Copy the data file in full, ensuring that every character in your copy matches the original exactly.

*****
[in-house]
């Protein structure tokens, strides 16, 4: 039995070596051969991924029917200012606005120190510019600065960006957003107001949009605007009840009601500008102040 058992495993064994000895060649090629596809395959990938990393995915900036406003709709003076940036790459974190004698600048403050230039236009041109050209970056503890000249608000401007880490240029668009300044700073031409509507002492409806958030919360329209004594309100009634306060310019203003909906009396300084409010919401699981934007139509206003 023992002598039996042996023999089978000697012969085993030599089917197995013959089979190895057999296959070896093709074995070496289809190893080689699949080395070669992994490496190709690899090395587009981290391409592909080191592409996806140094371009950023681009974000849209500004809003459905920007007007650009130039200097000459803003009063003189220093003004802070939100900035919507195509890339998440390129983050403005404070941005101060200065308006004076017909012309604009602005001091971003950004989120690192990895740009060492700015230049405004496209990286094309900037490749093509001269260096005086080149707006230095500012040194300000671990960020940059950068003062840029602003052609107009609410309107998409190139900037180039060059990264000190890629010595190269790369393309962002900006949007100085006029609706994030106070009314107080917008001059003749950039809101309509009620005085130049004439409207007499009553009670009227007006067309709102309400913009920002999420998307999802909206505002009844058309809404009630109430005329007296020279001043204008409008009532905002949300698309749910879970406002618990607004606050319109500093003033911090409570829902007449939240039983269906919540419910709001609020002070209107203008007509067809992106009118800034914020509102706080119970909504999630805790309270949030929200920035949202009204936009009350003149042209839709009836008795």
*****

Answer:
[in-house]
């Protein structure tokens, strides 16, 4: 039995070596051969991924029917200012606005120190510019600065960006957003107001949009605007009840009601500008102040 058992495993064994000895060649090629596809395959990938990393995915900036406003709709003076940036790459974190004698600048403050230039236009041109050209970056503890000249608000401007880490240029668009300044700073031409509507002492409806958030919360329209004594309100009634306060310019203003909906009396300084409010919401699981934007139509206003 023992002598039996042996023999089978000697012969085993030599089917197995013959089979190895057999296959070896093709074995070496289809190893080689699949080395070669992994490496190709690899090395587009981290391409592909080191592409996806140094371009950023681009974000849209500004809003459905920007007007650009130039200097000459803003009063003189220093003004802070939100900035919507195509890339998440390129983050403005404070941005101060200065308006004076017909012309604009602005001091971003950004989120690192990895740009060492700015230049405004496209990286094309900037490749093509001269260096005086080149707006230095500012040194300000671990960020940059950068003062840029602003052609107009609410309107998409190139900037180039060059990264000190890629010595190269790369393309962002900006949007100085006029609706994030106070009314107080917008001059003749950039809101309509009620005085130049004439409207007499009553009670009227007006067309709102309400913009920002999420998307999802909206505002009844058309809404009630109430005329007296020279001043204008409008009532905002949300698309749910879970406002618990607004606050319109500093003033911090409570829902007449939240039983269906919540419910709001609020002070209107203008007509067809992106009118800034914020509102706080119970909504999630805790309270949030929200920035949202009204936009009350003149042209839709009836008795």